A local man who survived the tsunami and helped the relief effort in Thailand has returned to the states to launch a fund-raiser to assist areas devastated by the disaster that resulted in more than 150,000 deaths.
Ventura resident Mark Kirwin will return to Thailand on Jan. 30 after collecting donations at the 4 to 8 p.m. Saturday benefit at Genijitsu Dojo, 1645 Donlon St., Suite 101, Ventura. He also hopes to reap donations of hammers, saws and other nonpowered tools.
“I will take all the money raised and convert it into travelers checks and meet with people we worked with during the relief effort,” said Kirwin, who established the nonprofit Kirwin International Relief Fund upon his return to the United States. “We need to get them what they need.”
Kirwin, an attorney, along with his wife, Angela, and brother, Stephen, were halfway through their vacation when the 9.0 earthquake resulted in the devastating Dec. 26 tsunami.
“Everybody survived,” Kirwin said. “We weren’t at the beaches when the wave hit — thank God.”
Before the tsunami, Kirwin, his wife and brother spent time in Chaing Mai in the north, visiting Buddhist Wats, praying near monks and walking around a stuppa reflecting on the dharma of compassion and presence taught by Buddha. They wanted to travel to Ranong in the south on Christmas Day and made plans to catch the next boat to the islands on Dec. 26.
But then they decided to stay another day in Ranong.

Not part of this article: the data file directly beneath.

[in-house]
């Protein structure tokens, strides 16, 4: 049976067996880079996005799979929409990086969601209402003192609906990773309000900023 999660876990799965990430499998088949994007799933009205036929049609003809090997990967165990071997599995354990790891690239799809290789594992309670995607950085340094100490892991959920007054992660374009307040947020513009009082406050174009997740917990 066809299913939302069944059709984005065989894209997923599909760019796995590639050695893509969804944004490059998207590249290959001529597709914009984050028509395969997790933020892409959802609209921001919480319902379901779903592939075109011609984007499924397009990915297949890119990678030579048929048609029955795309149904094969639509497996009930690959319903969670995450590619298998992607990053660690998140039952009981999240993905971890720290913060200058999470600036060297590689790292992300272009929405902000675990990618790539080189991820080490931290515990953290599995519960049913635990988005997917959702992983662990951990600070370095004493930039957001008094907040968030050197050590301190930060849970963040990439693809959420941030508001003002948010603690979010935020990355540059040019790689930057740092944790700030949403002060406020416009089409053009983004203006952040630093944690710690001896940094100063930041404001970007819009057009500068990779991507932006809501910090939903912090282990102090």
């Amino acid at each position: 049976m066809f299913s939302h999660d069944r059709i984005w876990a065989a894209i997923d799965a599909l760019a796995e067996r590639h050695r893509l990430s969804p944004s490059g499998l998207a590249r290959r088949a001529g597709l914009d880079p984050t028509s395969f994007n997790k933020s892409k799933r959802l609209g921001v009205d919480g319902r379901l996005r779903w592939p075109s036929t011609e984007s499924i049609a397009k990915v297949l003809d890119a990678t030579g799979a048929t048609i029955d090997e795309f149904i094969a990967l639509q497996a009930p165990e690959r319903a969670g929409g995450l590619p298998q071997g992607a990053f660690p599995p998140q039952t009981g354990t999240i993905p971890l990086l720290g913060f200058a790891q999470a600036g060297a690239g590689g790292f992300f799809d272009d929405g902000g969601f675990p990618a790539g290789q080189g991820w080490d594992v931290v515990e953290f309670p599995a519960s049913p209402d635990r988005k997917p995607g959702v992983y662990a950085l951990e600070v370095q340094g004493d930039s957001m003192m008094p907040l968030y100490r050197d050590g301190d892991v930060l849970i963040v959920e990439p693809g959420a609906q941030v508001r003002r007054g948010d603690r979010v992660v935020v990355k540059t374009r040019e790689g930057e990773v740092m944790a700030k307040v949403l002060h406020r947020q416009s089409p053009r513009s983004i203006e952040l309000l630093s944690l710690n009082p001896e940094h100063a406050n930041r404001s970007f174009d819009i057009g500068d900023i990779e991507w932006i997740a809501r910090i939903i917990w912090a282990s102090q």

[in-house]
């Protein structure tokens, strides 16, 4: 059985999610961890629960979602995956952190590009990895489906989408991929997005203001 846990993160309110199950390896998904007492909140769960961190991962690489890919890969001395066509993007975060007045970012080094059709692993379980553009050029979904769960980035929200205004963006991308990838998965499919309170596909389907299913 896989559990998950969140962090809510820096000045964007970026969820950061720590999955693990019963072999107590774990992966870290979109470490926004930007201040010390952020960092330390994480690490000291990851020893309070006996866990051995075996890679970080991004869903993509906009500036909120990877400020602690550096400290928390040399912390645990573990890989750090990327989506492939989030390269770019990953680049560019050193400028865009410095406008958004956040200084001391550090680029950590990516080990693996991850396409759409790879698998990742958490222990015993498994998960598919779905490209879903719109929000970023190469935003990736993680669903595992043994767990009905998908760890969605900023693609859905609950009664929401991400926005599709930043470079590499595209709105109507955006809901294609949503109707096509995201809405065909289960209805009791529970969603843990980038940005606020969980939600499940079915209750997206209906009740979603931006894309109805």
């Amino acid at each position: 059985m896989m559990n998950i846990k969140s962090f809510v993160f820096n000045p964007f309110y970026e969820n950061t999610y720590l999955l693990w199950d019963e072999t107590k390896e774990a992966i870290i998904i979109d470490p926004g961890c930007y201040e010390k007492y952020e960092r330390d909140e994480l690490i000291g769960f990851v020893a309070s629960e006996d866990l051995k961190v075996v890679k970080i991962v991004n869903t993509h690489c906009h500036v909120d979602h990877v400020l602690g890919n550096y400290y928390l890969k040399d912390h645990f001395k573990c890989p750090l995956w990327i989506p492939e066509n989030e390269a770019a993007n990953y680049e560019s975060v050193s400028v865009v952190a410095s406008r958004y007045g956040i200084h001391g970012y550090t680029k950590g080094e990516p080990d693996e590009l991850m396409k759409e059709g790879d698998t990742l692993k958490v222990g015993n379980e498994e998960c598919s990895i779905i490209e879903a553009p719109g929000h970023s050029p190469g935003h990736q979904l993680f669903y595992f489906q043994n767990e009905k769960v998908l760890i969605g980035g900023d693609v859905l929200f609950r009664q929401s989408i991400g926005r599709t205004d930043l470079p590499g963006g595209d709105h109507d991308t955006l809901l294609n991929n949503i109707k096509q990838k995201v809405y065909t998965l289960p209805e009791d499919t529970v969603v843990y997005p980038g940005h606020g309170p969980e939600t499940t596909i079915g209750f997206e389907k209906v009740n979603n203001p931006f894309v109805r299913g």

“That boat that left on the 26th was not heard from again,” Kirwin said. “If we had gone the next day, we would have been on the islands, Ko Phayam, on the 26th when the waves hit.”
The night of the disaster, a local Thai man interrupted the television news at the restaurent where they were and plugged in his video camera, showing footage of the remains of the coastal jungle, “wiped clean like the bottom of a river bed with only a few trees here and there left standing,” Kirwin recalled. “We all stood silently in shock at such devastation it was real. It was hell.”
At a hospital, Angie comforted a man in a wheelchair, cut and bruised as if beaten repeatedly with a bat embedded with razor blades. His 3 1/2-month-old daughter was ripped out of his hands by the water. His other daughter was in a hospital 70 kilometers away, her condition unknown. His wife lay in the hospital room above.
“We survived,” Kirwin said. “We had to help.”
They spent several days helping in any way they could, comforting the afflicted and taking food and water to hospitals near Phuket and other areas. Working with the army, police and local officials, they gathered supplies and as much food as possible.
When the army became involved, they returned home.
“Now we live on, but all the suffering continues,” Kirwin said. “The need is great, far greater than the American news leads us to believe.”
Images of suffering and devastation still in his mind, Kirwin has already booked and paid for his end-of-the-month flight to Thailand.
Saturday’s fund-raiser will feature two folk/bluegrass bands, food and beverages for a suggested donation of $20 or more.
“We’d be thankful for a dollar,” Kirwin said. “That can do a lot in Thailand.”
For more information or to make a donation, call Mark Kirwin at [phone number].
Copyright, 2005, Ventura County Star